The specialist Gabriela Siller explained that it is possible that in 2020 there will be the second largest decline in the Mexican economy since the Great Depression

The Gross domestic product Mexico’s (GDP) will take at least four years to go back to the levels before the crisis generated by COVID-19, in an optimistic scenario, considered the director of Financial Economic Analysis of Banco Base, Gabriela Siller.

In videoconference, the specialist pointed out that it is possible that in 2020 the second biggest drop of the Mexican economy since the Great Depression, with an estimated contraction between 8.0 and 10 percent.

We believe that it will take at least four years to recover the GDP we had before the financial crisis, thinking that even this year we fell 8.0, 10 or even 14 percent, for the following year the growth rate may be at the best of 1.5 01.7 percent, ”he said.

In this sense, the analyst of the financial institution explained that by 2021 growth rates of 2.0 percent are very difficult in the absence of an expansive fiscal policy by the federal government.

Likewise, Siller calculated that the crisis will cause the loss of between 1 and 1.3 million jobs, so the one that the Recovery depend on this figure, the companies that go bankrupt, the confidence of consumer and business as well as the risk perception about Mexico.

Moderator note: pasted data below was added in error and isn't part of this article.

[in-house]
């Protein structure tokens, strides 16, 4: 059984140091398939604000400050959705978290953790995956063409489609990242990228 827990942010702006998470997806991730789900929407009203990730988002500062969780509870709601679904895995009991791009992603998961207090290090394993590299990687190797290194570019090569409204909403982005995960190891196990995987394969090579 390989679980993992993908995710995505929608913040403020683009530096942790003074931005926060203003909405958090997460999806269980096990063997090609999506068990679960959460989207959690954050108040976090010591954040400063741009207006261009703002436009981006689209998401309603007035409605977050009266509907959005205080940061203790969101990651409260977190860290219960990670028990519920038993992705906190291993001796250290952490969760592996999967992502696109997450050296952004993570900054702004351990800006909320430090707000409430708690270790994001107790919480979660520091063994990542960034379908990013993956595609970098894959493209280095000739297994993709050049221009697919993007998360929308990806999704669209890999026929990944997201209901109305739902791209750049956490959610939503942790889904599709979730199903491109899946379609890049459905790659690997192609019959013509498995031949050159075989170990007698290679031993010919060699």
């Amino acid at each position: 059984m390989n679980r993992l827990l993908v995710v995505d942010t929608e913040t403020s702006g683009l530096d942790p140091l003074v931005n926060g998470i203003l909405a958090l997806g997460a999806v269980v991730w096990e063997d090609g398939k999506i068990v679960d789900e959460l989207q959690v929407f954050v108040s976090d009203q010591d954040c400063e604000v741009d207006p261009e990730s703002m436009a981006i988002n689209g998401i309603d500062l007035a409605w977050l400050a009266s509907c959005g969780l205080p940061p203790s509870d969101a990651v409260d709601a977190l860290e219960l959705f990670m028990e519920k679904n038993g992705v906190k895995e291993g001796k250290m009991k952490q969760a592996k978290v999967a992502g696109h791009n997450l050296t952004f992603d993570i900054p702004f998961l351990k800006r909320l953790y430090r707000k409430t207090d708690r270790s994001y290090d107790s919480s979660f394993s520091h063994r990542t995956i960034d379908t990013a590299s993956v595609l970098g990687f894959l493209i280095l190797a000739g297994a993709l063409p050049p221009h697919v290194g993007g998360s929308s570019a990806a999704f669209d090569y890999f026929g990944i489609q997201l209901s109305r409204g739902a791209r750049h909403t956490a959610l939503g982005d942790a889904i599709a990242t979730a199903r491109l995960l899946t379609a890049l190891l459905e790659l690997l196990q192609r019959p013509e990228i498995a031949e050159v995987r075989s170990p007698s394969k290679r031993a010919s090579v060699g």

So it would be convenient for Mexico to take the flexible line of credit, support the industries that are being affected the most, such as tourism, entertainment or food, to avoid the massive loss of jobs.

The specialist pointed out that the government can offer loans to companies in these industries, but greater than 25 thousand pesos, conditioned that jobs are not lost.

In fact, he explained that as consumer and business confidence falls, economic activity falls and that reduces tax collection, which makes a cut in the country’s credit rating more likely.

He also indicated that among the risks are a higher debt ratio in relation to the GDP, despite not having an expansive fiscal policy, the expenditure sub-fiscal year, cuts in Mexico’s credit rating, the losses at Pemex.

In addition to higher capital outflows, increases in the exchange rate and transfers to inflation, the increase in structural unemployment, the lack of confidence between consumers and businessmen, and the sharp drop in foreign direct investment in 2020 and lasting until 2021.

With information from Notimex